Medicine engages life’s existential mysteries: the miraculous moment of birth, the jarring exit at death, the struggle to find meaning in suffering. But medicine is practiced in the mundane world and involves concrete issues like the imbalance of power between physician and patient; the role of quackery, avarice and ego in molding a doctor’s behavior; and the demand for perfection in the face of human fallibility. No insight into its more existential aspects is found in clinical textbooks, properly devoted to physiology, pharmacology and pathology. Rather, it is literature that most vividly grapples with such mysteries, and with the character of physician and patient.
Each spring, I address these nonscientific dimensions of medicine with 12 freshmen at Harvard College in a seminar called “Insights From Narratives of Illness.” We read about a dozen works, from short stories by Turgenev to Samuel Shem’s Rabelaisian hospital novel “The House of God.” The students are generally surprised to learn how the experience of illness touches every corner of human emotion and behavior. But they are even more surprised to discover that even as they read the assigned books, they are often reading, in the background, one of the world’s oldest books. That book is the Bible. Whether read as revealed truth or as a literary work, the Bible is a sourcebook of human psychology and an enduring inspiration for authors trying to capture the drama and dilemmas of medicine....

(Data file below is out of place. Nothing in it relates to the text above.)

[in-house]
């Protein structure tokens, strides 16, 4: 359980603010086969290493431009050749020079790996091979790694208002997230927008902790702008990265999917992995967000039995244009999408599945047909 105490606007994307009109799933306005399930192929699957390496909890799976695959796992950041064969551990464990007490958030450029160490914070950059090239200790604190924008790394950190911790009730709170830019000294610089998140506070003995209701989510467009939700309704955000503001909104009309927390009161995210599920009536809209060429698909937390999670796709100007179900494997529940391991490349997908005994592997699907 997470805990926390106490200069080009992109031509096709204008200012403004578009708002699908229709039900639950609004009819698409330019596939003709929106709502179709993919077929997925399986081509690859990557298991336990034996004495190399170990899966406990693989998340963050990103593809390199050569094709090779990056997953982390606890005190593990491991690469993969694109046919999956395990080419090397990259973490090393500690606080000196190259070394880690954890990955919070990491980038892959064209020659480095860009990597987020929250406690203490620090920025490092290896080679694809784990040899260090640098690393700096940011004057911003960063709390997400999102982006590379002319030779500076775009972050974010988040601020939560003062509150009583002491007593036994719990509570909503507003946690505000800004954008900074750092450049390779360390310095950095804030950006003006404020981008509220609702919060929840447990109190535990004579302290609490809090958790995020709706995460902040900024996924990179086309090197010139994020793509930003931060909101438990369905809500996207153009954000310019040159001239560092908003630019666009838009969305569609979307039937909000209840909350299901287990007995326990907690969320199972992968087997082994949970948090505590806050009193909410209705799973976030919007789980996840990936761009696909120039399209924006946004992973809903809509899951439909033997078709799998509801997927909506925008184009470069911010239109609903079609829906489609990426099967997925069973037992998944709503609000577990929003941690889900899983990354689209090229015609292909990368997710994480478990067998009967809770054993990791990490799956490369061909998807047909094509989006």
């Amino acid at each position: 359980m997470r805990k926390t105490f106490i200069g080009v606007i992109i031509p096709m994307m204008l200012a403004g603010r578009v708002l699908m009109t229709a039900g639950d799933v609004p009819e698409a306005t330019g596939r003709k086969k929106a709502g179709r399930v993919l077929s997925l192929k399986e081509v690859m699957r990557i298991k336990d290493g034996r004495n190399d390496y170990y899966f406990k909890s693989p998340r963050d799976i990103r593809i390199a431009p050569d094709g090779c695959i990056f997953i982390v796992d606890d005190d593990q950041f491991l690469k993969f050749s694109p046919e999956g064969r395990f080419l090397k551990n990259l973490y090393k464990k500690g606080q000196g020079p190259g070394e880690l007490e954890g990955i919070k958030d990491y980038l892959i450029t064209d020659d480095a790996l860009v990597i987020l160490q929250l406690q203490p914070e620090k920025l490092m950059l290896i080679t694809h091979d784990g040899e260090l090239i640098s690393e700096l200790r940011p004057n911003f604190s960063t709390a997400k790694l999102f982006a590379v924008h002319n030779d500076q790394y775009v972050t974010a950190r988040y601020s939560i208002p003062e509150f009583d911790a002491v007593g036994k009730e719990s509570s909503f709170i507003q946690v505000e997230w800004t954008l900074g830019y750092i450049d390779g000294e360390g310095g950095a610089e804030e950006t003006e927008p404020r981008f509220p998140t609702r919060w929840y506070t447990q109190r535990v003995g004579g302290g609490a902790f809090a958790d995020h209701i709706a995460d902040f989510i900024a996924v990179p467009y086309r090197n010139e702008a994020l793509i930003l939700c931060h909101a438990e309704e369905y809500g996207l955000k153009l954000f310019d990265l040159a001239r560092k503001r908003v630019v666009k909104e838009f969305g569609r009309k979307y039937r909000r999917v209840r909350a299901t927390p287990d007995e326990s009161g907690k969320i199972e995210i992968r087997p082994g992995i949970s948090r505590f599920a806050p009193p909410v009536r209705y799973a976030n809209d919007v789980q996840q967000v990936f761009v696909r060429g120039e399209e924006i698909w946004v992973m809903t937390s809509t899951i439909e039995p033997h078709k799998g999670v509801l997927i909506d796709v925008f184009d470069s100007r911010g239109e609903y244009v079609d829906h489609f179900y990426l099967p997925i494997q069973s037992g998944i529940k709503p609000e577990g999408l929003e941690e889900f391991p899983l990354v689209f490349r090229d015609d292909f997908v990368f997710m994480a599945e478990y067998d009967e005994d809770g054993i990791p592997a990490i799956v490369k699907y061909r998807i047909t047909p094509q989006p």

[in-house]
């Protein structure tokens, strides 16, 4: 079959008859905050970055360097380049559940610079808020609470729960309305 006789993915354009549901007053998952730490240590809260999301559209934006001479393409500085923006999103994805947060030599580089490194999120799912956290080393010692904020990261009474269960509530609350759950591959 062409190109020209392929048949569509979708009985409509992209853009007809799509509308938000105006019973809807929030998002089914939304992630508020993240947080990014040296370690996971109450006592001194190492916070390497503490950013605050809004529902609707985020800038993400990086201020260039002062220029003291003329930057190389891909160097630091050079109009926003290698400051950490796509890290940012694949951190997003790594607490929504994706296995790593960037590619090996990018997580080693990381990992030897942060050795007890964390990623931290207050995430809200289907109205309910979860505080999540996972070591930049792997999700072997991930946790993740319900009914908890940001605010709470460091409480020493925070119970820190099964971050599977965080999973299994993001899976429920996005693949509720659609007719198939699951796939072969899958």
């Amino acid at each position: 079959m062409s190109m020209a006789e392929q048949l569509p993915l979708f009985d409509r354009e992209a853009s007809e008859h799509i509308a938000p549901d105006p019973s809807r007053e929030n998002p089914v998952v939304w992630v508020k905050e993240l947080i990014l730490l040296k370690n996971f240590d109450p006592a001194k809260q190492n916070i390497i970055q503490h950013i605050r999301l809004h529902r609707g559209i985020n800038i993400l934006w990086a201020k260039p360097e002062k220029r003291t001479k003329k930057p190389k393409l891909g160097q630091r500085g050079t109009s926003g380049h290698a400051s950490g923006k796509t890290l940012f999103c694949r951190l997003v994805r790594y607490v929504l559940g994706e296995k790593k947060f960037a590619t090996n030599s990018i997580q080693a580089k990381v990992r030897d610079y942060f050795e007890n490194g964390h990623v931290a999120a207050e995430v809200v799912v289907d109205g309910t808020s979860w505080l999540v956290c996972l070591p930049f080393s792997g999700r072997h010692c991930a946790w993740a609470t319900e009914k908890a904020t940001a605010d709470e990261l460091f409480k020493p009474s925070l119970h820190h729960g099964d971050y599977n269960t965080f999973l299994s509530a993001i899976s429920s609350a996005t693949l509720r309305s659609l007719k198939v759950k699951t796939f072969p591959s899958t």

Some of the students will go on and become doctors, others journalists and teachers, mathematicians and financiers. All will one day be patients. They will then consult clinical textbooks or the Internet to learn about their disease, and some may also turn to self-help books. But it is in literature that they will find the sharpest revelations about the dilemmas of physicians and the yearnings of a patient’s soul. And, for believer and atheist alike, the Bible should be a book to turn to.
I teach in a Medical School Department called "Medical History and Bioethics". We have some superb historians and bioethicists. My colleagues have been reluctant to consider transforming ourselves into a broader "Medical Humanities" program. There are competing arguments on that question. Groopman, a brilliant writer on medicine, powerfully reminds us of the potential contribution of literature to the enduring questions at the heart of the doctor-patient relationship and the experiences of healing and illness.